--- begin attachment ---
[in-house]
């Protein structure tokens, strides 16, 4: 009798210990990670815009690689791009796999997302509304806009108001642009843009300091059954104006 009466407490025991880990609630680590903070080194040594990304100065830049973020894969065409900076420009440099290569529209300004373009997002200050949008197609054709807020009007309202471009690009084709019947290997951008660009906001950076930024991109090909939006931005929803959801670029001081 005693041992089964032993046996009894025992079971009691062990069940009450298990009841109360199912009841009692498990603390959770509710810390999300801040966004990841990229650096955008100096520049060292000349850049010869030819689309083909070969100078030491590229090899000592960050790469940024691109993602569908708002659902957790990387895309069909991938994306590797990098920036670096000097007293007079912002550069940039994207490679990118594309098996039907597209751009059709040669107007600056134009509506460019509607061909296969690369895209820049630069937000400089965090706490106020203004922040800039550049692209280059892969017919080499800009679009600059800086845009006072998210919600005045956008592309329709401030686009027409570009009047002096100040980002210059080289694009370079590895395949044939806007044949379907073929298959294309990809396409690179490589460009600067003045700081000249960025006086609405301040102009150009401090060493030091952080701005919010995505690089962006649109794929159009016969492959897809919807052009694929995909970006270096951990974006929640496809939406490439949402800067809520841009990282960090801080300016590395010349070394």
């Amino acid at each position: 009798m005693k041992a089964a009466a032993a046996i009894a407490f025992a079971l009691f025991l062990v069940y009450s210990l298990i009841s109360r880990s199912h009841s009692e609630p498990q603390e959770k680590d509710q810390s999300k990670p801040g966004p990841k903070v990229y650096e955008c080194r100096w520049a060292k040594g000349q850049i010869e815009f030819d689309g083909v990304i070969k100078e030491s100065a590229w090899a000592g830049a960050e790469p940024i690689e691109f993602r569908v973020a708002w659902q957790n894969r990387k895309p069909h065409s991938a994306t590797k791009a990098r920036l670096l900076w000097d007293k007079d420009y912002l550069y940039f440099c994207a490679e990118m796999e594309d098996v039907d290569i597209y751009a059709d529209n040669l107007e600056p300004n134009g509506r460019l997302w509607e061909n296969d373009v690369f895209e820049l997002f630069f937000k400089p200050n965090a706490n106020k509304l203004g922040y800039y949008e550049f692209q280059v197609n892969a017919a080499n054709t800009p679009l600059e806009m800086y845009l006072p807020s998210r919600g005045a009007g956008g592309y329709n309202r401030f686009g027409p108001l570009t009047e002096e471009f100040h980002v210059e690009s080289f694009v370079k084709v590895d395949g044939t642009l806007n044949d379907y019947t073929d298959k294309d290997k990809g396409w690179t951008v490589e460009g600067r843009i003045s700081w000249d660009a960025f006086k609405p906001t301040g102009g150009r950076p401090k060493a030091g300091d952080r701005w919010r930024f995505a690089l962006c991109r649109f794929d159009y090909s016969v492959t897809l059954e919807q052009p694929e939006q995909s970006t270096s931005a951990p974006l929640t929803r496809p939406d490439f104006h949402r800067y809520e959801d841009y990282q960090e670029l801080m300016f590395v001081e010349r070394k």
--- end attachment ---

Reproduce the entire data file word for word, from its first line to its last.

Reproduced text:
[in-house]
């Protein structure tokens, strides 16, 4: 009798210990990670815009690689791009796999997302509304806009108001642009843009300091059954104006 009466407490025991880990609630680590903070080194040594990304100065830049973020894969065409900076420009440099290569529209300004373009997002200050949008197609054709807020009007309202471009690009084709019947290997951008660009906001950076930024991109090909939006931005929803959801670029001081 005693041992089964032993046996009894025992079971009691062990069940009450298990009841109360199912009841009692498990603390959770509710810390999300801040966004990841990229650096955008100096520049060292000349850049010869030819689309083909070969100078030491590229090899000592960050790469940024691109993602569908708002659902957790990387895309069909991938994306590797990098920036670096000097007293007079912002550069940039994207490679990118594309098996039907597209751009059709040669107007600056134009509506460019509607061909296969690369895209820049630069937000400089965090706490106020203004922040800039550049692209280059892969017919080499800009679009600059800086845009006072998210919600005045956008592309329709401030686009027409570009009047002096100040980002210059080289694009370079590895395949044939806007044949379907073929298959294309990809396409690179490589460009600067003045700081000249960025006086609405301040102009150009401090060493030091952080701005919010995505690089962006649109794929159009016969492959897809919807052009694929995909970006270096951990974006929640496809939406490439949402800067809520841009990282960090801080300016590395010349070394």
């Amino acid at each position: 009798m005693k041992a089964a009466a032993a046996i009894a407490f025992a079971l009691f025991l062990v069940y009450s210990l298990i009841s109360r880990s199912h009841s009692e609630p498990q603390e959770k680590d509710q810390s999300k990670p801040g966004p990841k903070v990229y650096e955008c080194r100096w520049a060292k040594g000349q850049i010869e815009f030819d689309g083909v990304i070969k100078e030491s100065a590229w090899a000592g830049a960050e790469p940024i690689e691109f993602r569908v973020a708002w659902q957790n894969r990387k895309p069909h065409s991938a994306t590797k791009a990098r920036l670096l900076w000097d007293k007079d420009y912002l550069y940039f440099c994207a490679e990118m796999e594309d098996v039907d290569i597209y751009a059709d529209n040669l107007e600056p300004n134009g509506r460019l997302w509607e061909n296969d373009v690369f895209e820049l997002f630069f937000k400089p200050n965090a706490n106020k509304l203004g922040y800039y949008e550049f692209q280059v197609n892969a017919a080499n054709t800009p679009l600059e806009m800086y845009l006072p807020s998210r919600g005045a009007g956008g592309y329709n309202r401030f686009g027409p108001l570009t009047e002096e471009f100040h980002v210059e690009s080289f694009v370079k084709v590895d395949g044939t642009l806007n044949d379907y019947t073929d298959k294309d290997k990809g396409w690179t951008v490589e460009g600067r843009i003045s700081w000249d660009a960025f006086k609405p906001t301040g102009g150009r950076p401090k060493a030091g300091d952080r701005w919010r930024f995505a690089l962006c991109r649109f794929d159009y090909s016969v492959t897809l059954e919807q052009p694929e939006q995909s970006t270096s931005a951990p974006l929640t929803r496809p939406d490439f104006h949402r800067y809520e959801d841009y990282q960090e670029l801080m300016f590395v001081e010349r070394k």